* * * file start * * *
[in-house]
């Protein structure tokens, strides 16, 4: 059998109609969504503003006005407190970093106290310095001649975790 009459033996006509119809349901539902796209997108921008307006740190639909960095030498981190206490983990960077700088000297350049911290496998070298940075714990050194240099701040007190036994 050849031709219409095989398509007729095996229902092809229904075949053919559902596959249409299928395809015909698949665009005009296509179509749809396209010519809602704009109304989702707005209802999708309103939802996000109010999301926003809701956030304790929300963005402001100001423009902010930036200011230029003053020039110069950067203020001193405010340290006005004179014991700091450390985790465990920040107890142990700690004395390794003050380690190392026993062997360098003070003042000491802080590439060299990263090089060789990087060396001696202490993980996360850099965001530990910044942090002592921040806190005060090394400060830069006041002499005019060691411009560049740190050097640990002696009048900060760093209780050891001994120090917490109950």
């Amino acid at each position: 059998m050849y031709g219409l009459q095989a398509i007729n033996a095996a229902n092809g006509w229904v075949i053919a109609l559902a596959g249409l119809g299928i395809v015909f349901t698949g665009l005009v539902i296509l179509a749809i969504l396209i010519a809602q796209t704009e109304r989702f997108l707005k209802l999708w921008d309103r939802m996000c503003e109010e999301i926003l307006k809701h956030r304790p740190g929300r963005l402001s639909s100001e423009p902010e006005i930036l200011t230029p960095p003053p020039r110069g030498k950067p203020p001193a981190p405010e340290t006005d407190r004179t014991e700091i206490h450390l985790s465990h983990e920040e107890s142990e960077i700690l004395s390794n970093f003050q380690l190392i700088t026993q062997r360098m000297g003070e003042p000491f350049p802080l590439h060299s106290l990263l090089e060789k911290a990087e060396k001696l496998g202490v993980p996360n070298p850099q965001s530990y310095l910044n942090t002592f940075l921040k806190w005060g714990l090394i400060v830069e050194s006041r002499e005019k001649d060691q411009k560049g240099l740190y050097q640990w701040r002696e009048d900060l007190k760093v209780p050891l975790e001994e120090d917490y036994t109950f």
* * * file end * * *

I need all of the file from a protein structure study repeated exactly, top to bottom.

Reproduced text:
[in-house]
């Protein structure tokens, strides 16, 4: 059998109609969504503003006005407190970093106290310095001649975790 009459033996006509119809349901539902796209997108921008307006740190639909960095030498981190206490983990960077700088000297350049911290496998070298940075714990050194240099701040007190036994 050849031709219409095989398509007729095996229902092809229904075949053919559902596959249409299928395809015909698949665009005009296509179509749809396209010519809602704009109304989702707005209802999708309103939802996000109010999301926003809701956030304790929300963005402001100001423009902010930036200011230029003053020039110069950067203020001193405010340290006005004179014991700091450390985790465990920040107890142990700690004395390794003050380690190392026993062997360098003070003042000491802080590439060299990263090089060789990087060396001696202490993980996360850099965001530990910044942090002592921040806190005060090394400060830069006041002499005019060691411009560049740190050097640990002696009048900060760093209780050891001994120090917490109950």
């Amino acid at each position: 059998m050849y031709g219409l009459q095989a398509i007729n033996a095996a229902n092809g006509w229904v075949i053919a109609l559902a596959g249409l119809g299928i395809v015909f349901t698949g665009l005009v539902i296509l179509a749809i969504l396209i010519a809602q796209t704009e109304r989702f997108l707005k209802l999708w921008d309103r939802m996000c503003e109010e999301i926003l307006k809701h956030r304790p740190g929300r963005l402001s639909s100001e423009p902010e006005i930036l200011t230029p960095p003053p020039r110069g030498k950067p203020p001193a981190p405010e340290t006005d407190r004179t014991e700091i206490h450390l985790s465990h983990e920040e107890s142990e960077i700690l004395s390794n970093f003050q380690l190392i700088t026993q062997r360098m000297g003070e003042p000491f350049p802080l590439h060299s106290l990263l090089e060789k911290a990087e060396k001696l496998g202490v993980p996360n070298p850099q965001s530990y310095l910044n942090t002592f940075l921040k806190w005060g714990l090394i400060v830069e050194s006041r002499e005019k001649d060691q411009k560049g240099l740190y050097q640990w701040r002696e009048d900060l007190k760093v209780p050891l975790e001994e120090d917490y036994t109950f």